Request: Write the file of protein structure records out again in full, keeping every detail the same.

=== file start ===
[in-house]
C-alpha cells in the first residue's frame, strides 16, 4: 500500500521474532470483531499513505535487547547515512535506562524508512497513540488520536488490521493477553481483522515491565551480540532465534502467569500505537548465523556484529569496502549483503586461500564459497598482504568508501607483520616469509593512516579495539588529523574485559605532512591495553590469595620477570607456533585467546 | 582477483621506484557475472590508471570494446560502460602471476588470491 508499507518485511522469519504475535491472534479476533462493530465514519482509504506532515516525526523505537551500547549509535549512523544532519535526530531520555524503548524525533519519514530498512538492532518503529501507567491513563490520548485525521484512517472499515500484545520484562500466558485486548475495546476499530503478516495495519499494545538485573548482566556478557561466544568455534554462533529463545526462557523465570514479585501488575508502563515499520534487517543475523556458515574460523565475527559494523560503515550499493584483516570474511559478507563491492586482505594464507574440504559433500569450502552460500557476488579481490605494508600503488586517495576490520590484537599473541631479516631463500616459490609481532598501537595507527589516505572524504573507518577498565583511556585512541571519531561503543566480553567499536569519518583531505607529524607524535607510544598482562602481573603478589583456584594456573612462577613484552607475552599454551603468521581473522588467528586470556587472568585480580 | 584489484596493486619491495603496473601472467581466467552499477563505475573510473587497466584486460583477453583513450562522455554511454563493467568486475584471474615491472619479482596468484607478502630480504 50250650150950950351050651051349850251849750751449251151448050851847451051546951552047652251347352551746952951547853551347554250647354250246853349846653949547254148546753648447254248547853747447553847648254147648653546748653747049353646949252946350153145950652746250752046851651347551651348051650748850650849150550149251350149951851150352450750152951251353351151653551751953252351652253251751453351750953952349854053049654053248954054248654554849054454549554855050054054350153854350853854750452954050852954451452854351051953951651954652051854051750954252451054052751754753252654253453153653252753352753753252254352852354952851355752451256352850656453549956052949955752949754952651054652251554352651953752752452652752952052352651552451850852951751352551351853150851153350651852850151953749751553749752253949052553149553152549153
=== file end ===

[in-house]
C-alpha cells in the first residue's frame, strides 16, 4: 500500500521474532470483531499513505535487547547515512535506562524508512497513540488520536488490521493477553481483522515491565551480540532465534502467569500505537548465523556484529569496502549483503586461500564459497598482504568508501607483520616469509593512516579495539588529523574485559605532512591495553590469595620477570607456533585467546 | 582477483621506484557475472590508471570494446560502460602471476588470491 508499507518485511522469519504475535491472534479476533462493530465514519482509504506532515516525526523505537551500547549509535549512523544532519535526530531520555524503548524525533519519514530498512538492532518503529501507567491513563490520548485525521484512517472499515500484545520484562500466558485486548475495546476499530503478516495495519499494545538485573548482566556478557561466544568455534554462533529463545526462557523465570514479585501488575508502563515499520534487517543475523556458515574460523565475527559494523560503515550499493584483516570474511559478507563491492586482505594464507574440504559433500569450502552460500557476488579481490605494508600503488586517495576490520590484537599473541631479516631463500616459490609481532598501537595507527589516505572524504573507518577498565583511556585512541571519531561503543566480553567499536569519518583531505607529524607524535607510544598482562602481573603478589583456584594456573612462577613484552607475552599454551603468521581473522588467528586470556587472568585480580 | 584489484596493486619491495603496473601472467581466467552499477563505475573510473587497466584486460583477453583513450562522455554511454563493467568486475584471474615491472619479482596468484607478502630480504 50250650150950950351050651051349850251849750751449251151448050851847451051546951552047652251347352551746952951547853551347554250647354250246853349846653949547254148546753648447254248547853747447553847648254147648653546748653747049353646949252946350153145950652746250752046851651347551651348051650748850650849150550149251350149951851150352450750152951251353351151653551751953252351652253251751453351750953952349854053049654053248954054248654554849054454549554855050054054350153854350853854750452954050852954451452854351051953951651954652051854051750954252451054052751754753252654253453153653252753352753753252254352852354952851355752451256352850656453549956052949955752949754952651054652251554352651953752752452652752952052352651552451850852951751352551351853150851153350651852850151953749751553749752253949052553149553152549153